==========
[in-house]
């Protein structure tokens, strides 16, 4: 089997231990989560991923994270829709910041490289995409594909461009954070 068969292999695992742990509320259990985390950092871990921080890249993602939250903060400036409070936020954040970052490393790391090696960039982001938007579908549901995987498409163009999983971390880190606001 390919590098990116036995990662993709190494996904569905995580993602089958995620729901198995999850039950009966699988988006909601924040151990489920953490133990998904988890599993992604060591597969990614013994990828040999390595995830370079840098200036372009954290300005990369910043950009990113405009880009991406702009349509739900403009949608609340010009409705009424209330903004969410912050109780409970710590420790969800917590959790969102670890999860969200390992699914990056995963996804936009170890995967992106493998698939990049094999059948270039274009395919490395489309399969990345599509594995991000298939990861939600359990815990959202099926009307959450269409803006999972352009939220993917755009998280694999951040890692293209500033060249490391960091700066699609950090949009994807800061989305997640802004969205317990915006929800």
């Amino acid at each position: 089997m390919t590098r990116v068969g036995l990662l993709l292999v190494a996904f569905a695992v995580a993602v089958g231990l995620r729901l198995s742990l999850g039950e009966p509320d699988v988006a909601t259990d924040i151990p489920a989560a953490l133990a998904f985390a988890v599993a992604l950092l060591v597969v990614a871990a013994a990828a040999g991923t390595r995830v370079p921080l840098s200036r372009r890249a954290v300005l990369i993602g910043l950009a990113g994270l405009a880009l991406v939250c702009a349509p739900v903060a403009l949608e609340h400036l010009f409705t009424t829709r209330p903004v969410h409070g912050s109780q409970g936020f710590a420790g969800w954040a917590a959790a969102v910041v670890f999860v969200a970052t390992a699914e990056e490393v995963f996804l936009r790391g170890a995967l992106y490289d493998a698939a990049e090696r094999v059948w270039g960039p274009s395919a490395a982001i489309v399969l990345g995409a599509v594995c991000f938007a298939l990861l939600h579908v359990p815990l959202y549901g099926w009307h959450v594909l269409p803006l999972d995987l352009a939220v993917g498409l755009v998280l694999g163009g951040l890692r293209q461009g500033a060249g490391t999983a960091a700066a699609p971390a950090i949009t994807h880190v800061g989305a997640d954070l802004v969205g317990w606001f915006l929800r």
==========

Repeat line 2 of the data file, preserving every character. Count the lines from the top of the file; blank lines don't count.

């Protein structure tokens, strides 16, 4: 089997231990989560991923994270829709910041490289995409594909461009954070 068969292999695992742990509320259990985390950092871990921080890249993602939250903060400036409070936020954040970052490393790391090696960039982001938007579908549901995987498409163009999983971390880190606001 390919590098990116036995990662993709190494996904569905995580993602089958995620729901198995999850039950009966699988988006909601924040151990489920953490133990998904988890599993992604060591597969990614013994990828040999390595995830370079840098200036372009954290300005990369910043950009990113405009880009991406702009349509739900403009949608609340010009409705009424209330903004969410912050109780409970710590420790969800917590959790969102670890999860969200390992699914990056995963996804936009170890995967992106493998698939990049094999059948270039274009395919490395489309399969990345599509594995991000298939990861939600359990815990959202099926009307959450269409803006999972352009939220993917755009998280694999951040890692293209500033060249490391960091700066699609950090949009994807800061989305997640802004969205317990915006929800």